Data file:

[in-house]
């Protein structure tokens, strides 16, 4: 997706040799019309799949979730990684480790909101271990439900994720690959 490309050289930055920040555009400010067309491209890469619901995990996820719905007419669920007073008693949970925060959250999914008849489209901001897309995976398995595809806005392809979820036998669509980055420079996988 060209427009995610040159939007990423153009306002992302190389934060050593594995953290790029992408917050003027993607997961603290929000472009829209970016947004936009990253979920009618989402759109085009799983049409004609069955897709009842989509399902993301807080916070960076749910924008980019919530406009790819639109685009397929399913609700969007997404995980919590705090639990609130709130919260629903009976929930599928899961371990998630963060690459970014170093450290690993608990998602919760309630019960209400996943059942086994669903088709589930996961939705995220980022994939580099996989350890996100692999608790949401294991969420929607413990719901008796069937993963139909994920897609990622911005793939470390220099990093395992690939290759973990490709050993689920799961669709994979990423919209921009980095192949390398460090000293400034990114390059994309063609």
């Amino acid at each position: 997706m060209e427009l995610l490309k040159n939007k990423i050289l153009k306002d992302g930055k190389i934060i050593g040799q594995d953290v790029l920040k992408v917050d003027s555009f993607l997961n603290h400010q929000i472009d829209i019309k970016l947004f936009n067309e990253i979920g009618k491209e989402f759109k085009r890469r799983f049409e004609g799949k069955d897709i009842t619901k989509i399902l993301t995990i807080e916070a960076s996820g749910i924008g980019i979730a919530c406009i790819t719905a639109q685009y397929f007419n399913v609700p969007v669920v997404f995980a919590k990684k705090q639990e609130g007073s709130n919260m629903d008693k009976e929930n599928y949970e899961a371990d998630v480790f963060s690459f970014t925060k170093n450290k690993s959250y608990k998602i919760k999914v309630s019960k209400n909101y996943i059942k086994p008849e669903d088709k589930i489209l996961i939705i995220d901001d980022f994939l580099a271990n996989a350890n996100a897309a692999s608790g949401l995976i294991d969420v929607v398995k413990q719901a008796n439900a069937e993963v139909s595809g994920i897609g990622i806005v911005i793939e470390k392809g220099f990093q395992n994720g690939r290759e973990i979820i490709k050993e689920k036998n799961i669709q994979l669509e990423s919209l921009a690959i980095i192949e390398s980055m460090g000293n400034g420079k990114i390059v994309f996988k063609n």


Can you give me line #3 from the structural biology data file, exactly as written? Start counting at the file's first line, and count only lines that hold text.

């Amino acid at each position: 997706m060209e427009l995610l490309k040159n939007k990423i050289l153009k306002d992302g930055k190389i934060i050593g040799q594995d953290v790029l920040k992408v917050d003027s555009f993607l997961n603290h400010q929000i472009d829209i019309k970016l947004f936009n067309e990253i979920g009618k491209e989402f759109k085009r890469r799983f049409e004609g799949k069955d897709i009842t619901k989509i399902l993301t995990i807080e916070a960076s996820g749910i924008g980019i979730a919530c406009i790819t719905a639109q685009y397929f007419n399913v609700p969007v669920v997404f995980a919590k990684k705090q639990e609130g007073s709130n919260m629903d008693k009976e929930n599928y949970e899961a371990d998630v480790f963060s690459f970014t925060k170093n450290k690993s959250y608990k998602i919760k999914v309630s019960k209400n909101y996943i059942k086994p008849e669903d088709k589930i489209l996961i939705i995220d901001d980022f994939l580099a271990n996989a350890n996100a897309a692999s608790g949401l995976i294991d969420v929607v398995k413990q719901a008796n439900a069937e993963v139909s595809g994920i897609g990622i806005v911005i793939e470390k392809g220099f990093q395992n994720g690939r290759e973990i979820i490709k050993e689920k036998n799961i669709q994979l669509e990423s919209l921009a690959i980095i192949e390398s980055m460090g000293n400034g420079k990114i390059v994309f996988k063609n």